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*Theodore Gaffney was born on this date in 1927. He was a Black photographer and journalist.
From Washington, D.C., his great-grandparents were enslaved on a plantation in South Carolina and were sharecroppers after the American Civil War. In the 1920s, Gaffney's parents migrated from South Carolina to Washington, D.C., for better opportunities. In 1945, Gaffney enlisted in the Army.
He served in the US Army during World War II. One of the first Black photographers in the White House, he took photos of American Presidents Harry Truman, Dwight Eisenhower, John F. Kennedy, and Lyndon B. Johnson, as well as Queen Elizabeth II. His experiences with segregation during his service were part of why he felt compelled to document the civil rights movement of the 1960s.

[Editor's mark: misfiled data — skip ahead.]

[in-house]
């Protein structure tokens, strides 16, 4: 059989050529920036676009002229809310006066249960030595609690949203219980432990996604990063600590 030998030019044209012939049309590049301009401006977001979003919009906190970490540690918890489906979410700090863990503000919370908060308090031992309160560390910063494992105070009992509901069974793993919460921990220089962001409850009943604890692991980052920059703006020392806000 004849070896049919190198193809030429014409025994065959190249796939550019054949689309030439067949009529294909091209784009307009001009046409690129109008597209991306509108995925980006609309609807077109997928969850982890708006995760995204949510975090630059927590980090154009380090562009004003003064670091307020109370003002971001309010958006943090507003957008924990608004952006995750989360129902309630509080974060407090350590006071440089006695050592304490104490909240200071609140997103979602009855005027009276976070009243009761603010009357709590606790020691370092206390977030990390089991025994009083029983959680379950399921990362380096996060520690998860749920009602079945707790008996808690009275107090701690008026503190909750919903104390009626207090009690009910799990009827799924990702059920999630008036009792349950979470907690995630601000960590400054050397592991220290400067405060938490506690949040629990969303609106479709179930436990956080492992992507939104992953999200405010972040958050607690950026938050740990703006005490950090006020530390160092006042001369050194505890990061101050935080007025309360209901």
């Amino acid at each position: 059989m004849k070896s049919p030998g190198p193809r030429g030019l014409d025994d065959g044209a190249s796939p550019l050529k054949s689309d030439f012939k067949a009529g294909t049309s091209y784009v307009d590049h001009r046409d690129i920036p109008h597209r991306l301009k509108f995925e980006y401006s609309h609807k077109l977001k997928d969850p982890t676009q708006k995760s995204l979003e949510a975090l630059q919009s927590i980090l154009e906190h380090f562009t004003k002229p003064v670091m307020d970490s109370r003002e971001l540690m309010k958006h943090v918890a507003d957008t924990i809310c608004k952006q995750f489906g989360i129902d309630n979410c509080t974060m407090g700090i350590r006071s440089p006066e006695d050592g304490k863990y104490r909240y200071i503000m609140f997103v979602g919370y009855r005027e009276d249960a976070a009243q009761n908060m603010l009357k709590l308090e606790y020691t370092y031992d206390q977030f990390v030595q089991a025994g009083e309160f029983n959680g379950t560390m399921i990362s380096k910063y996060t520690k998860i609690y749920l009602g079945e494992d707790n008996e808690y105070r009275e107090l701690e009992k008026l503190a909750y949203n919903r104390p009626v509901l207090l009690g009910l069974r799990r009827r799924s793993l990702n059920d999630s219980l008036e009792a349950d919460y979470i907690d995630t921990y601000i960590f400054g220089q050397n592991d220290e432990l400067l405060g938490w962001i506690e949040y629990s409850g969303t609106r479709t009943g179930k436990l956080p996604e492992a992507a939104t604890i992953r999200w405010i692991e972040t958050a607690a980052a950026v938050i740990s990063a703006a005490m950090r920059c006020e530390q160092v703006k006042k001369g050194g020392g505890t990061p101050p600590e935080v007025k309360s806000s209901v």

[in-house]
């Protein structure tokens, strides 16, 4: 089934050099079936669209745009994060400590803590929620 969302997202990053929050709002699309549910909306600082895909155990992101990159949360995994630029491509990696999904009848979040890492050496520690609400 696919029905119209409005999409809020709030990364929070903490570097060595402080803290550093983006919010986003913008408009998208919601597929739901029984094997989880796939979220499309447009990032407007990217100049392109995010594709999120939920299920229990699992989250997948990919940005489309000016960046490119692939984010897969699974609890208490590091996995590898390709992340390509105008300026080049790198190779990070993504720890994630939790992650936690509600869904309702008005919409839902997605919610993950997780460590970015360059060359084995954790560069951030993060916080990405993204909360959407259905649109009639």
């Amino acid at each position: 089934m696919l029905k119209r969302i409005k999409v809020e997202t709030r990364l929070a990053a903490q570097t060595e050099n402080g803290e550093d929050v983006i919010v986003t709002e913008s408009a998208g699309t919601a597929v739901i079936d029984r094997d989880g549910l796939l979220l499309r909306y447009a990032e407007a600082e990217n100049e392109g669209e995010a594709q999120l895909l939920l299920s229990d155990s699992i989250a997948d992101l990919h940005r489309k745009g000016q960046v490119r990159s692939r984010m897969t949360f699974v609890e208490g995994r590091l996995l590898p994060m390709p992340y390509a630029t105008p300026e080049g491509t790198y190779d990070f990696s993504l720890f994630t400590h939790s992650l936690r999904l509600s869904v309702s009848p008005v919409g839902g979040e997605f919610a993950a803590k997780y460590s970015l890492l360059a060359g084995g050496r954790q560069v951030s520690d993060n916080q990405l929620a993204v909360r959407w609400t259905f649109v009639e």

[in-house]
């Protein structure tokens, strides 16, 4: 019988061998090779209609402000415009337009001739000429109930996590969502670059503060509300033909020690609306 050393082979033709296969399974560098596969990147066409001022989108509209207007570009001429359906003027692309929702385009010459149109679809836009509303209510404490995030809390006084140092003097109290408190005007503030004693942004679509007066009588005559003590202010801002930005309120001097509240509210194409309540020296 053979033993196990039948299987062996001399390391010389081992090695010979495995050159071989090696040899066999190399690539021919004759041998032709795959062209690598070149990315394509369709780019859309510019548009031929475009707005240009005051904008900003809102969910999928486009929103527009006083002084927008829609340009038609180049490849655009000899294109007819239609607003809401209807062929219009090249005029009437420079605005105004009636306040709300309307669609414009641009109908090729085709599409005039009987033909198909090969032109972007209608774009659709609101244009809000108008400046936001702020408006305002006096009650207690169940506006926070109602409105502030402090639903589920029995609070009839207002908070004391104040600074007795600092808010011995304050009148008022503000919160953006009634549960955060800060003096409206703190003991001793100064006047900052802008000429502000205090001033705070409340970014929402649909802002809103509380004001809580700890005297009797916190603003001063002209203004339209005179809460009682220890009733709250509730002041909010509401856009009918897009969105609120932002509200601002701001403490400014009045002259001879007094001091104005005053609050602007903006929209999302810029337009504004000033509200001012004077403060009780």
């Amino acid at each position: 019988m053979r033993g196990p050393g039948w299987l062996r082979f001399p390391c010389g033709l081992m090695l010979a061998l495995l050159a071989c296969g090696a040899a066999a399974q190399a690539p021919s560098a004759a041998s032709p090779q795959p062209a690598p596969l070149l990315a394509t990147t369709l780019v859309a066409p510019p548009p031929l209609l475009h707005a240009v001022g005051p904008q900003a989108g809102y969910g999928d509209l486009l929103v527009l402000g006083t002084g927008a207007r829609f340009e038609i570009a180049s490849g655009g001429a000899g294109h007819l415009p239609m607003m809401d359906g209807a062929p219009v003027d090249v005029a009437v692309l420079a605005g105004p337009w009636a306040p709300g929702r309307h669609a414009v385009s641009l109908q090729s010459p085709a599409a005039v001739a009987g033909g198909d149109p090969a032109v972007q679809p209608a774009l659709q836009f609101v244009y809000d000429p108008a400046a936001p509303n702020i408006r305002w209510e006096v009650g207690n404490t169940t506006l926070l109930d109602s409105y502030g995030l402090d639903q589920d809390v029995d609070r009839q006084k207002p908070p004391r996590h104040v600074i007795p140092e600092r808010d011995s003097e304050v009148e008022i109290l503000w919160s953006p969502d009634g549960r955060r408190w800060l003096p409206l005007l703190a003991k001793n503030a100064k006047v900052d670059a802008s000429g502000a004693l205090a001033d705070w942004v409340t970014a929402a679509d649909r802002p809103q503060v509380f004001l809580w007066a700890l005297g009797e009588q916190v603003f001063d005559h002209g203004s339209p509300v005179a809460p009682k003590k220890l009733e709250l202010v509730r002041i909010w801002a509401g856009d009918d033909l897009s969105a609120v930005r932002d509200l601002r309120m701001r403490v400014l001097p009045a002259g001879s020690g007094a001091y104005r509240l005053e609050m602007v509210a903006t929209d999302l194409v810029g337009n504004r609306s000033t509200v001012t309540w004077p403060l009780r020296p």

In the spring of 1961, working for the Baltimore Afro-American newspaper, Gaffney accompanied journalist Simeon Booker on one of the first Freedom Rides, in which black and white civil rights activists boarded buses to the Deep South to protest segregated buses and stations near Anniston, Alabama. "My job on the Freedom Ride was to document what happened when blacks and whites sit together on the bus in the front, go to the counters in the bus terminals, drink out of the black or white fountain, go to the ... 'colored' restrooms and water fountains and see what happened when they used those facilities," Gaffney said in an interview for the Freedom Riders Interview Collection.
On May 20, 1961, the Freedom Riders were attacked, and his camera work documented some important evidence of segregated violence in 20th-century America. In the 1980s, a research project on the African diaspora took him to Brazil, where he met the woman he would marry, Santos-Gaffney. On April 12, 2020, his family confirmed that Theodore Gaffney died of complications from Covid-19. Gaffney is survived by Santos-Gaffney and their two sons, Theodore and Walter.